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Younger brother of Maxim positive for EPO at Eneco Tour; team insists he was acting alone

Astana has moved quickly to sack its rider Valentin Iglinskiy after the 30-year-old confessed to doping following notification by the UCI that he had tested positive for EPO from a sample taken during last month’s Eneco Tour.

In a statement issued shortly after the UCI announced the positive test, the team’s management said it had taken “direct and immediate action to release the rider from his contract” after Iglinskiy “admitted to using prohibited substances on his own initiative and independently, without any consultation from the Astana Pro Team staff.”

The Kazakh team’s statement added: “In its wish for full transparency, Astana Pro Team has refused to defend a rider who failed to respect the rules and ethics as stipulated in his contract and who has failed to behave in a manner consistent with other riders in his team and within professional cycling.

It concluded: “With the immediate expulsion of Valentin Iglinskiy, the management and staff at Astana Pro Team confirm our commitment to clean cycling without doping.”

The sacked rider is the younger brother of his team mate, Maxim Iglinskiy, winner of Liège–Bastogne–Liège in 2012 and who this July (unlike Valentin) rode in support of Vincenzo Nibali as the Italian won the Tour de France. The UCI said earlier this month that none of the samples taken on that race had tested positive.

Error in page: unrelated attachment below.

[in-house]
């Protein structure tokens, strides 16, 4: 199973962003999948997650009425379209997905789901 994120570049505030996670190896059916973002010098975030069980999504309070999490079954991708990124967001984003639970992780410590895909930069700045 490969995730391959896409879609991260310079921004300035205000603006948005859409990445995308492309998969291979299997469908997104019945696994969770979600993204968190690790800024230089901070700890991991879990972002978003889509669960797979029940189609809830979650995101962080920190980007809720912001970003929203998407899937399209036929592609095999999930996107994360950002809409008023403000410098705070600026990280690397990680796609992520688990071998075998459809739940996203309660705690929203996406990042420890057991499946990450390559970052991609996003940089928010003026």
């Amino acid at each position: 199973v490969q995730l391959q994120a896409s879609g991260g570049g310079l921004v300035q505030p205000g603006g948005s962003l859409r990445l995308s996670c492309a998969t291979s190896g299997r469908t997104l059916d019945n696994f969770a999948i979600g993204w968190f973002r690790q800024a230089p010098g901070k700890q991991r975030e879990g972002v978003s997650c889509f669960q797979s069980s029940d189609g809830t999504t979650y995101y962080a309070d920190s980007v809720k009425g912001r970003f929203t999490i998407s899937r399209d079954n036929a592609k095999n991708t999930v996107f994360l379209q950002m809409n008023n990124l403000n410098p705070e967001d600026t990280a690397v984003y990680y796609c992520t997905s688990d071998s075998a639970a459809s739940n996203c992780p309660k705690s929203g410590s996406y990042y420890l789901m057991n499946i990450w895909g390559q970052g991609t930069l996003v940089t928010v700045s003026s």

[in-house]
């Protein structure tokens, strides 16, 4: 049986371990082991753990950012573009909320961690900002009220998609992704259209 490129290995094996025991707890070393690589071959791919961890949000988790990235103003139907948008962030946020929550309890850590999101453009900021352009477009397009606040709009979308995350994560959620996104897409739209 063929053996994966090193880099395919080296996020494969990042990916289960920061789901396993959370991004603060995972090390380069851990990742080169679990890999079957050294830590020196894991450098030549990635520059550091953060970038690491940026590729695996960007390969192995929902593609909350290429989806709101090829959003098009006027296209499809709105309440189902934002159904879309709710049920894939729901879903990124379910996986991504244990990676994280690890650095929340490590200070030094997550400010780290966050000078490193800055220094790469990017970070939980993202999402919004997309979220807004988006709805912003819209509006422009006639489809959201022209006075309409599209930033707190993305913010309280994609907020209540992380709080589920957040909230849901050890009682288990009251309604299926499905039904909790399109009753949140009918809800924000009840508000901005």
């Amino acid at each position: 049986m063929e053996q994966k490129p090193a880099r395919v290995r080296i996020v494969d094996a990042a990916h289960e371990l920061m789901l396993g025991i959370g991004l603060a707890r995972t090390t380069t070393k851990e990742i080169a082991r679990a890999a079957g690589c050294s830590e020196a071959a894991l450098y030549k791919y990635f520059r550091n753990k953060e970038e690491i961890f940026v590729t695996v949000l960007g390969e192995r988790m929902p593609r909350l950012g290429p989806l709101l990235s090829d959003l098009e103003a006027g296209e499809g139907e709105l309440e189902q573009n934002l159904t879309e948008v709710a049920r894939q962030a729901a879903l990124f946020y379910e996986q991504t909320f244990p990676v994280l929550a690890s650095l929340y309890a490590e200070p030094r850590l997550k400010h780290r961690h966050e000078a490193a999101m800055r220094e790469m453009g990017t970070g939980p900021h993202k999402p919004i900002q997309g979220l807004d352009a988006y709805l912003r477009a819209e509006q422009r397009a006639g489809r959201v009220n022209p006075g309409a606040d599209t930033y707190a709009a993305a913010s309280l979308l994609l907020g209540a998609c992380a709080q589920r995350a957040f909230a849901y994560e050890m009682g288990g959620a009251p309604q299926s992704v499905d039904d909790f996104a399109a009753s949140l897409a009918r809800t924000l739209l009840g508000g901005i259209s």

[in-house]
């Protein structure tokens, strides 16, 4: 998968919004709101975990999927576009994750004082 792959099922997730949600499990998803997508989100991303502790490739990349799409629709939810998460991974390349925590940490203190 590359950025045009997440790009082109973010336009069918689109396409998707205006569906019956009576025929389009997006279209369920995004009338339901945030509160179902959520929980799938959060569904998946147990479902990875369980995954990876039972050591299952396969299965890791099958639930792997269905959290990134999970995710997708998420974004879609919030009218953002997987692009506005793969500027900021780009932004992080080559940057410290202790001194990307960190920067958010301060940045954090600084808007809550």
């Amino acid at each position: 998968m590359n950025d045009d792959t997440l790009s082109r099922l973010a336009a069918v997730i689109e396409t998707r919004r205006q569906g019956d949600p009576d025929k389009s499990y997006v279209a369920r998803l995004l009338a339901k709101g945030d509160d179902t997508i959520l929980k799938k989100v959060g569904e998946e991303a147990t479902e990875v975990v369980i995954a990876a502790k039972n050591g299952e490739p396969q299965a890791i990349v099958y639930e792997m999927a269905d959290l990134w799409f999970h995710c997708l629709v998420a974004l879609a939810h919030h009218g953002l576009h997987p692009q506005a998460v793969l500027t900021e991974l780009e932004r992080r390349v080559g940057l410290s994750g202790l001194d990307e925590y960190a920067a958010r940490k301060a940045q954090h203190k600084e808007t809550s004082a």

Astana is a member of the Movement For Credible Cycling, formed in July 2007 ny several teams after doping scandals again engulfed the Tour de France.

The biggest of those involved the Kazakh outfit’s Alexandre Vinokourov, who would serve a ban and return to ride for it, and is now the team’s manager.

Thrown off the 2007 Tour, Astana wasn’t a founding member of MPCC, instead joining it ahead of the 2015 season.

Born in Scotland, Simon moved to London aged seven and now lives in the Oxfordshire Cotswolds with his miniature schnauzer, Elodie. He fell in love with cycling one Saturday morning in 1994 while living in Italy when Milan-San Remo went past his front door. A daily cycle commuter in London back before riding to work started to boom, he's been news editor at road.cc since 2009. Handily for work, he speaks French and Italian. He doesn't get to ride his Colnago as often as he'd like, and freely admits he's much more adept at cooking than fettling with bikes.